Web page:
Finding a balance between your needs and those of the people and situations around you can be a challenge for all of us. You don’t want to be selfish, yet when you try to please other people more than you listen to your inner intuition and sense of personal direction, you feel off-balance and find yourself running faster and faster but never getting anywhere.
I came across a great definition of co-dependence recently: “the chronic neglect of self in favor of something or someone else.” Sound familiar? One of the useful things about this definition is that it doesn’t just talk about your relationship to spouse or family, but to something or someone else. It could be your job, it could be a relative, a former partner, or even a social concern like immigration concerns. Or it could be something “good” in itself, like becoming a better lover.
If you’re trying so hard to become better that you chronically neglect your own spiritual, physical, emotional and mental well-being, you’re not only selling yourself short, but you’re cheating your sweetheart out of the experience of living with a well-functioning, alive and creative person. Whenever we neglect ourselves like this it has a negative effect not just on us, but on all those around us. Which is odd, since usually the reason we do it is because we think it’s good for the other one!
You may find yourself looking outside yourself to find out who you should be, what you should do, how you should live your life. You compare yourself to your friends and feel less successful. You read what they’re up to on face book and lament that you’ll never measure up. You compare yourself to the person you think you should be a feel inadequate.
If there’s a big difference between your Ideal Self and your True Self chances are you’re perpetually dissatisfied with your performance and you need to get reassurance from other people – looking outside yourself again. So you’re people pleasing – trying to keep everybody happy and invariably neglecting yourself.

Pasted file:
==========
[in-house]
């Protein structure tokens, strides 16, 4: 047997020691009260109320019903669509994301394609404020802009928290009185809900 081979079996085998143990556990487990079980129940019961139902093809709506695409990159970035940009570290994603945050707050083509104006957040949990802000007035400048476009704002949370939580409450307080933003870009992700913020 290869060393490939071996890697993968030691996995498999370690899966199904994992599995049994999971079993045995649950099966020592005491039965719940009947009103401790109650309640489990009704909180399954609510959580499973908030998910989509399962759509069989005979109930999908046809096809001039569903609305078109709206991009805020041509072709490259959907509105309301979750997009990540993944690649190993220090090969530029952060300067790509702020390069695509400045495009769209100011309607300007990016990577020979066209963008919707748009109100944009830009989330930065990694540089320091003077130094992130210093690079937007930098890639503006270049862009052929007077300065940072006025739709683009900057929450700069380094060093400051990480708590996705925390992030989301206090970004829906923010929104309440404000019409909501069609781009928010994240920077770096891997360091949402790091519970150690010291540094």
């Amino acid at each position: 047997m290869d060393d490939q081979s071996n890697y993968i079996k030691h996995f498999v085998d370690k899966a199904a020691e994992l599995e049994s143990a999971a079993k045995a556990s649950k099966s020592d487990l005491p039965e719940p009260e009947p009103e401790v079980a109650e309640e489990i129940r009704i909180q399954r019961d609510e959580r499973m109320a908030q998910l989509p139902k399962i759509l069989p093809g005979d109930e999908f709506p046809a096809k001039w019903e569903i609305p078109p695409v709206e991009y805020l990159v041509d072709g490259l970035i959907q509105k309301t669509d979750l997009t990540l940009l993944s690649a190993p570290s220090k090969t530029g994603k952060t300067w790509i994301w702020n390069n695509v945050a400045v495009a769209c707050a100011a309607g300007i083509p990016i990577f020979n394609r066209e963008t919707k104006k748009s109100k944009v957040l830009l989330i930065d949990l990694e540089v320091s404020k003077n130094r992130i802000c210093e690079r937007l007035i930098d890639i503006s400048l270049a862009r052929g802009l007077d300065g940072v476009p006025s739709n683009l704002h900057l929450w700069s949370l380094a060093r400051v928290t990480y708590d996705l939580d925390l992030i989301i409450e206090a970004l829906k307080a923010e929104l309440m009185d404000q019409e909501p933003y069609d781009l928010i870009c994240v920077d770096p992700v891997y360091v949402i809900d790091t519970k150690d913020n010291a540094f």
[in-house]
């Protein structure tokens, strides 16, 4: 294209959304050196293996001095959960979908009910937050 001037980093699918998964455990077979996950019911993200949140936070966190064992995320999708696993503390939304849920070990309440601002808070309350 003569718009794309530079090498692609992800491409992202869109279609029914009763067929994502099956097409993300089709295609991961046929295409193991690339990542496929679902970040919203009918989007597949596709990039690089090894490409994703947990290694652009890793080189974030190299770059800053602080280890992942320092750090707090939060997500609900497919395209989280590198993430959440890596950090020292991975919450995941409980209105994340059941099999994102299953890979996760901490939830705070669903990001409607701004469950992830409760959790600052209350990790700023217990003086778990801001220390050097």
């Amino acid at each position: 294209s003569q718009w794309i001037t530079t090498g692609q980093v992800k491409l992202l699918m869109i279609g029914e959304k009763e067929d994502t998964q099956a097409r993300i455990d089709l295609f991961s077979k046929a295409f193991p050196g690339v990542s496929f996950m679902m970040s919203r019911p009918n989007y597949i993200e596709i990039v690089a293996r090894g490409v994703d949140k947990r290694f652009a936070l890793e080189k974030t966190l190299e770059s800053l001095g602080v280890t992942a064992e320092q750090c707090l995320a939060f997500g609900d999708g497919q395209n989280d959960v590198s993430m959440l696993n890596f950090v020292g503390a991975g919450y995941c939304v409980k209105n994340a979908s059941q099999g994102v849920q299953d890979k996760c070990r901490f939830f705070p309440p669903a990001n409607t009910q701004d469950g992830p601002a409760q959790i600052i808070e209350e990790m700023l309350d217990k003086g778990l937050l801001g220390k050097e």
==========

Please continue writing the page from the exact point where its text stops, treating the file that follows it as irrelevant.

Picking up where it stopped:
This is a difficult pattern to change, because most of the people around you are doing it too. Each person does the dance differently, but no-one wants you to stop dancing because that threatens them. It makes it more difficult for them to dance on in the same old way. This becomes especially scary when the threatened person is a family member or spouse who has gotten used to certain music, steps and rhythms as they dance with you.
So when you’re ready to change, when you want to stop neglecting yourself and find balance, you’re going to need plenty of support. If you decide to make meditation a regular practice you may want to join a meditation group. If you decide to work on your dreams, a dream partner might be useful. Many people join Codependents Anonymous 12 step groups or begin work with a counselor or therapist.
However you decide to make the changes you need in your life, you can expect to meet with resistance from those around you and especially those close to you. Find the support you need to keep going. It will be worth it in the end; gradually your changing will make those around you have to change too. As you develop better boundaries and raise your own standard to self-care you’ll be challenging them to do the same. Not only will you become happier and more serene, but gradually your loved ones will as well.